Last evening, DH was watching TV and got up for something, and CARASHHHHH!!!  He is tall, and there is no way he can land anywhere except by hitting something first before ending up on the floor.  His head hit the counter edge, then we don't know what else, but he lay there, holding his head, partly on the carpet, partly on the kitchen tile floor.   (You probably know we are well into Senior Citizenship!)  I was immediately at his side, slowly checking, but didn't see any bones protruding, no blood.  He could count my fingers and his color was good. As I considered calling 911, and what door the EMTs would enter the house - oh gosh - this is the self-guilt part ... I realized if the EMTs came in the front door they'd tromp all over my quilt!!!  Arghhhh, how could I be thinking of that at this almost-emergency, but I DID!  8-(((  Things have definitely gotten too over-the-top when THAT is among my first thoughts.  

 In truth, one should always have a good Emergency Entrance/Exit and our OTHER door would be better, but I am ashamed of myself for thinking of that quilt layout!
As it turned out, we think he slipped on the -- yes, the dangerous kitchen rug, that has the rug grabber material under it, but that stuff seems to lose it's grab!  I think kitchen rugs are the No. 1 cause for household accidents!

DH says he's OK, he refused to let me call 911, and is moving slowly today.  As for me, I am sewing up those blocks really quickly!!! 

Tuesday, November 01, 2011

Guild Retreat - 2011

Over the weekend I spent 3 days with 23 other quilters at our not-so-local-to-me- YMCA.  The Y is on a lovely location along the Platte River (which is no longer flooded) with beautiful scenery, occasional wildlife (turkeys), a wonderful space, with excellent facilities.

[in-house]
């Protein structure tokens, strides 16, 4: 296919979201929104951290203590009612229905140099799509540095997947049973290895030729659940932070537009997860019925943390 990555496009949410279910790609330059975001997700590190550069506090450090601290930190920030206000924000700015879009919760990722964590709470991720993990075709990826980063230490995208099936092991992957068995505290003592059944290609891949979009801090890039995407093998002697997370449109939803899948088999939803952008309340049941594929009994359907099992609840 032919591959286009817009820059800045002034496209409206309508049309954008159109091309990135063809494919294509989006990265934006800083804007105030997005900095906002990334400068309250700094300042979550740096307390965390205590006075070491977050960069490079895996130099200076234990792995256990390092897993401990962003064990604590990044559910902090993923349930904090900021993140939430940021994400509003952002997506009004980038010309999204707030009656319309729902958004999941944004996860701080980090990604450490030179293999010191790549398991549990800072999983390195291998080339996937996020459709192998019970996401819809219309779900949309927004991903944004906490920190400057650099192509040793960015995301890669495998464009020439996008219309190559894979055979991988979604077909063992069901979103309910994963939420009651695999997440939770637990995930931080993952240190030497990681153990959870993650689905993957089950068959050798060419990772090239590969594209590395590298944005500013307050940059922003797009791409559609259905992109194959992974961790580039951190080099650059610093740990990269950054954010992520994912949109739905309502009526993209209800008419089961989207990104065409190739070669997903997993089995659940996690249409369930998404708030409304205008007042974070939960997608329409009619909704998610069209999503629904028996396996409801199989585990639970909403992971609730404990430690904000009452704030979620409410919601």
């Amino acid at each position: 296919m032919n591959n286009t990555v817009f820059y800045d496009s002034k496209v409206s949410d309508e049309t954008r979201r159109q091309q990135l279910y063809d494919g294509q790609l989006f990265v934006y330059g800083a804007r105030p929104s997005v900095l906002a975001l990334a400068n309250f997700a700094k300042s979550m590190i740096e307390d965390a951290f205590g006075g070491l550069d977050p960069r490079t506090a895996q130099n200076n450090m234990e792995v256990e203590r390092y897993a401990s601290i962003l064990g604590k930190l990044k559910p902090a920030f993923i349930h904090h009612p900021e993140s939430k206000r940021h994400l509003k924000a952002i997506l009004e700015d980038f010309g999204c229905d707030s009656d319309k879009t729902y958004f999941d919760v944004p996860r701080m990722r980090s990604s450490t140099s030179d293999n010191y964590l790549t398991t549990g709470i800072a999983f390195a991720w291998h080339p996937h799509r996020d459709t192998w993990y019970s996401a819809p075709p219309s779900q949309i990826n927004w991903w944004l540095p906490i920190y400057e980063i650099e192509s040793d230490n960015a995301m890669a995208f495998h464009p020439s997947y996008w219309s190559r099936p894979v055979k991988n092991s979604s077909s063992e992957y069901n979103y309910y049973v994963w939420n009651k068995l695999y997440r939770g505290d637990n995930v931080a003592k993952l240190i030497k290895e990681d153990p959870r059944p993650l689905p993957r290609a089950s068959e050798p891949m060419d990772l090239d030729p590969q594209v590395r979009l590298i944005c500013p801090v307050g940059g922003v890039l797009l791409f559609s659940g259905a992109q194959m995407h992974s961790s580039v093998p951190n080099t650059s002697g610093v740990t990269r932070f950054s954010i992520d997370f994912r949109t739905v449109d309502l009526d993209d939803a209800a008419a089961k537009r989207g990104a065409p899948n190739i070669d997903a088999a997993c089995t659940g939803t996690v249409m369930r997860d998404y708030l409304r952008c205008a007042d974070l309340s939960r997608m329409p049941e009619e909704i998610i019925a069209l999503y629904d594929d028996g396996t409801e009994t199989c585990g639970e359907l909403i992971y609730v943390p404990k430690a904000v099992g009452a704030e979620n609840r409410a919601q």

I was productive, and egad, didn't take enough photos.  My goal on that retreat was to make 50 Rebuilt Log Cabin blocks (successful) but I wore myself out with exuberance and excitement and had to take TWO naps when I returned Sunday afternoon!

Sharon is always productive and in no time, she had this beauty DONE! 
Jennifer finished up this stunning project - she said it was from one of Miss Rosie's books.  It was even better in person.  She was a sewing "machine" - she worked with speed, concentration and precision! 
Here's a photo of ... my mom??  - oh NO, that's ME!!!  I managed to reach my own goal of 50 blocks that will eventually end up on a Tutorial on this blog.  Watch for it, with lots of photos THERE, if you are interested in making a Rebuilt Log Cabin quilt.   The block is on the table. 
Here is one version of a luscious Rebuilt Log Cabin quilt, made by Ramona.  She used only 2 values, plus the center square and I believe she has 4 rounds on her Rebuilt Log Cabin.  We noticed the design looked like rosettes when we looked through a "peephole" thingy, and interesting zig-zaggy corners where the blocks met.  It reminds me of chocolate mint ice cream.   

My friend Chell, also has a stunning Rebuilt Log Cabin in process, then decided to enlarge it to Queen size.  She'll show it off (hopefully) on her blog.  

Our messy space for 3 quilters.  This is Tina's back! 
Tina also worked like crazy all weekend and went home with several completed projects.